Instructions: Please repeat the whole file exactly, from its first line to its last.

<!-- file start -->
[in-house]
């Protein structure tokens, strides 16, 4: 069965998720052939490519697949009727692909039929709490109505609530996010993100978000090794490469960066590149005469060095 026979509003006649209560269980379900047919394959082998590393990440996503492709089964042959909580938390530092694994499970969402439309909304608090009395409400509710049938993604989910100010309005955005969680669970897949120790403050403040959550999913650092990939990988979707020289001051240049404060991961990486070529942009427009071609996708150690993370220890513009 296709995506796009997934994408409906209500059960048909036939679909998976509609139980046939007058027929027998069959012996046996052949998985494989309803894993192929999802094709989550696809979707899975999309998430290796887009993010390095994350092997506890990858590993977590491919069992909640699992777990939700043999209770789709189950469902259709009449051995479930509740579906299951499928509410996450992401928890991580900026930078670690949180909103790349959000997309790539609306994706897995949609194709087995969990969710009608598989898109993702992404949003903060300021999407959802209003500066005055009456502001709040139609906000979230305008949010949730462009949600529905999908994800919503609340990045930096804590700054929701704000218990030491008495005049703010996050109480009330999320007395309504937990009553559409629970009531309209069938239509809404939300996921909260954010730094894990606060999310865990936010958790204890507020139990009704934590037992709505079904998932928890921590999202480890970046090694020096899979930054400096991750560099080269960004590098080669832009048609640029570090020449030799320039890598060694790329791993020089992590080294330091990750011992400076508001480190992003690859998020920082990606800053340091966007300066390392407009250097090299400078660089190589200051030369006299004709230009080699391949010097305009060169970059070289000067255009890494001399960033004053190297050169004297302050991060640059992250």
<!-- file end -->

[in-house]
């Protein structure tokens, strides 16, 4: 069965998720052939490519697949009727692909039929709490109505609530996010993100978000090794490469960066590149005469060095 026979509003006649209560269980379900047919394959082998590393990440996503492709089964042959909580938390530092694994499970969402439309909304608090009395409400509710049938993604989910100010309005955005969680669970897949120790403050403040959550999913650092990939990988979707020289001051240049404060991961990486070529942009427009071609996708150690993370220890513009 296709995506796009997934994408409906209500059960048909036939679909998976509609139980046939007058027929027998069959012996046996052949998985494989309803894993192929999802094709989550696809979707899975999309998430290796887009993010390095994350092997506890990858590993977590491919069992909640699992777990939700043999209770789709189950469902259709009449051995479930509740579906299951499928509410996450992401928890991580900026930078670690949180909103790349959000997309790539609306994706897995949609194709087995969990969710009608598989898109993702992404949003903060300021999407959802209003500066005055009456502001709040139609906000979230305008949010949730462009949600529905999908994800919503609340990045930096804590700054929701704000218990030491008495005049703010996050109480009330999320007395309504937990009553559409629970009531309209069938239509809404939300996921909260954010730094894990606060999310865990936010958790204890507020139990009704934590037992709505079904998932928890921590999202480890970046090694020096899979930054400096991750560099080269960004590098080669832009048609640029570090020449030799320039890598060694790329791993020089992590080294330091990750011992400076508001480190992003690859998020920082990606800053340091966007300066390392407009250097090299400078660089190589200051030369006299004709230009080699391949010097305009060169970059070289000067255009890494001399960033004053190297050169004297302050991060640059992250």